Keratitis is a medical term for corneal inflammation. The cornea is a clear dome of epithelium that covers the front of the eye, allowing light to pass through. It covers the iris (colored part of the eye), the pupil and the anterior chamber of the eye.
Close up of the keratitis during eye examination. Image Credit: ARZTSAMUI / Shutterstock
What are the types of keratitis?
Keratitis may be infectious or non-infectious in origin. The infectious type may be due to viruses, bacteria, fungi or even parasites. It is known that infectious keratitis represents a major cause of visual damage and blindness around the world.
On the other hand, non-infectious keratitis could be caused by minor trauma such as overuse of contact lenses or a foreign body that entered the eye. However, even non-infectious keratitis may subsequently become infected, further complicating this condition.
What are the symptoms of keratitis?
Keratitis can produce symptoms such as:
- Redness and pain of the eye
- Excessive tearing
- Pain or irritation on eye opening
- Blurring of vision
- Poor vision
- Inability to tolerate light
- Foreign body sensation in the eye
What causes keratitis?
Keratitis may result from conditions such as:
- Trauma – if a foreign body enters or hits the eye, it may cause corneal inflammation. Secondary infection may occur when microorganisms enter the damaged tissue and colonize it.
- Contact lens-induced infection – if microorganisms colonize the surface of a contact lens or its case, it can act as a vehicle to transfer them to the cornea when it is inserted into the eye. Another way in which contact lenses may promote keratitis is if they are worn for too long.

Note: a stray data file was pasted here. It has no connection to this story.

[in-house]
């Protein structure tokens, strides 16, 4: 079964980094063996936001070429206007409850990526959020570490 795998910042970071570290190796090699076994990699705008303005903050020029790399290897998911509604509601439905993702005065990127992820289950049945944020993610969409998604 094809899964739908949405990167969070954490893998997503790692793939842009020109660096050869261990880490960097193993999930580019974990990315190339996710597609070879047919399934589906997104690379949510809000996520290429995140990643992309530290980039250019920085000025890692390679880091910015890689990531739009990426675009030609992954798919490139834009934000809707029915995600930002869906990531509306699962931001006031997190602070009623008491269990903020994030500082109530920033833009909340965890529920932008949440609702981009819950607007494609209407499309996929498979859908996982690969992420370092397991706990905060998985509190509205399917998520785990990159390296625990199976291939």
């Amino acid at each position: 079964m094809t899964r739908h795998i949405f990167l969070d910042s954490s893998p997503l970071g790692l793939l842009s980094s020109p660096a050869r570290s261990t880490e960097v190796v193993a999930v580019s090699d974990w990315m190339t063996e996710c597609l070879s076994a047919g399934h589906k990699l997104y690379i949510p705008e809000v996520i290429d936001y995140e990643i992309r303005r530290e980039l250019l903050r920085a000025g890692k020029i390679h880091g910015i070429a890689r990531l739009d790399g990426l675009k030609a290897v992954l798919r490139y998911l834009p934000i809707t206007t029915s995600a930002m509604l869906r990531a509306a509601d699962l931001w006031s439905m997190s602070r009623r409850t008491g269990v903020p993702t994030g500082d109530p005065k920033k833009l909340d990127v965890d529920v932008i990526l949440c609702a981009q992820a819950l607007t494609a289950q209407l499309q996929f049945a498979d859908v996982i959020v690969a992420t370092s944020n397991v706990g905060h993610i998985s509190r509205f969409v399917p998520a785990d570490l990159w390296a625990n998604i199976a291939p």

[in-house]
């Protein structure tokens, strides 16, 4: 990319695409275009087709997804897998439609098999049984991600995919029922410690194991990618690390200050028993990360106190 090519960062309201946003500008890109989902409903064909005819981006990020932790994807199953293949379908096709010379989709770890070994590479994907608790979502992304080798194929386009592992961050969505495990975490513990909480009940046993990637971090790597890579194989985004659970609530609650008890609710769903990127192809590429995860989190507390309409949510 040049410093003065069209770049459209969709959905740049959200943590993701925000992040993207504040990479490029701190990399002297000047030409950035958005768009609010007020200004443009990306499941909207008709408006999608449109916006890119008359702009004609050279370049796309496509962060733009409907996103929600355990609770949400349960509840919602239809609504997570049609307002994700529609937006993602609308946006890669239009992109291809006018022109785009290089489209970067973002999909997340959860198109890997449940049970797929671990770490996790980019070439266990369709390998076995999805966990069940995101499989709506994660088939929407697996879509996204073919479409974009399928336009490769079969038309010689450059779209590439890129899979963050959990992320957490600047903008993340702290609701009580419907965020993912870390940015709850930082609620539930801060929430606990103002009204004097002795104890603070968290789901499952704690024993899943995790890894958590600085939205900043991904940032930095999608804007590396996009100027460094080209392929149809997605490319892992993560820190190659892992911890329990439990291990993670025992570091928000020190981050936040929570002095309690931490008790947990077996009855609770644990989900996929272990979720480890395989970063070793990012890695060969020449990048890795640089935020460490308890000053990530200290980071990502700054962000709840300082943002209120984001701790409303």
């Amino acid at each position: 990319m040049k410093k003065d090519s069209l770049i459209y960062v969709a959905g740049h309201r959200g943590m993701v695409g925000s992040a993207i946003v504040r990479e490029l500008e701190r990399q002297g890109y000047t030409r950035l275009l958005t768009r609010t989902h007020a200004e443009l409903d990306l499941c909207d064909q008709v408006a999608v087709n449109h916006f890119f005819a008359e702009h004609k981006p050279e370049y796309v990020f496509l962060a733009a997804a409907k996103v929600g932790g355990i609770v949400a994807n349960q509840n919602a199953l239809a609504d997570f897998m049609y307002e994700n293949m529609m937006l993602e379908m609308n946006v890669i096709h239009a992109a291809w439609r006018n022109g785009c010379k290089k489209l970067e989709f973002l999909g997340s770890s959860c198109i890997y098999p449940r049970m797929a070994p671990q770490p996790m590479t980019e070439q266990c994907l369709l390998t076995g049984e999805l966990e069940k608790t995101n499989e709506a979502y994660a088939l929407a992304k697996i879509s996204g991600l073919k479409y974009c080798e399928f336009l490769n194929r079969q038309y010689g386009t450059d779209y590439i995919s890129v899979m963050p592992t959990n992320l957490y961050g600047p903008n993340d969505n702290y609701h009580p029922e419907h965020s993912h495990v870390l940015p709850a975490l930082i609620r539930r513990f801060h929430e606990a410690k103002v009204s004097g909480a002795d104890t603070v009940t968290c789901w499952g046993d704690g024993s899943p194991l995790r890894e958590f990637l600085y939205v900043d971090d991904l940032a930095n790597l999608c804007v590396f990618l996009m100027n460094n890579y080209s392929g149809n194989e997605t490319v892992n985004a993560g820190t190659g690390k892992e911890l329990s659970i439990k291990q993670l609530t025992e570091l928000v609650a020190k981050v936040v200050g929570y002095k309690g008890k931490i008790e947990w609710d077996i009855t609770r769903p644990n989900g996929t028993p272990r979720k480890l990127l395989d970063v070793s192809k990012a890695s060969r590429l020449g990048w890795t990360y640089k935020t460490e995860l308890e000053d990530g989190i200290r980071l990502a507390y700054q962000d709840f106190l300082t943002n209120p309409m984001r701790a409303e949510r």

- Viral infection with herpes simplex or herpes zoster viruses.
- Polluted water containing microorganisms can cause a damaged cornea to become infected, but rarely affect a healthy one.
- Autoimmune conditions like rheumatoid arthritis.
Risk factors for keratitis primarily include contact lens-related factors, such as their overuse, failure to keep contact lenses sterile, wearing them while swimming or sleeping, or protracted periods of their usage. Other risk factor are poor immune function, steroid-containing eye drops and, naturally, eye injury.
What are the complications of keratitis?
Keratitis may cause several complications which can endanger the eyesight, such as chronic inflammation of the cornea leading to scarring, chronic viral keratitis, corneal ulceration, reduced visual acuity and, in worst scenarios, complete loss of vision.
How can keratitis be prevented?
Some ways to prevent keratitis include:
- Avoid contact lens-associated risk factors such as prolonged wear, unsterile storage conditions, and failure to take care of them properly or replace them as required;
- Wash your hands before you touch your eyes or the surrounding areas;
- Never rub your eyes if you feel irritation;
- Avoid using eye drops without prescription or beyond the prescribed period.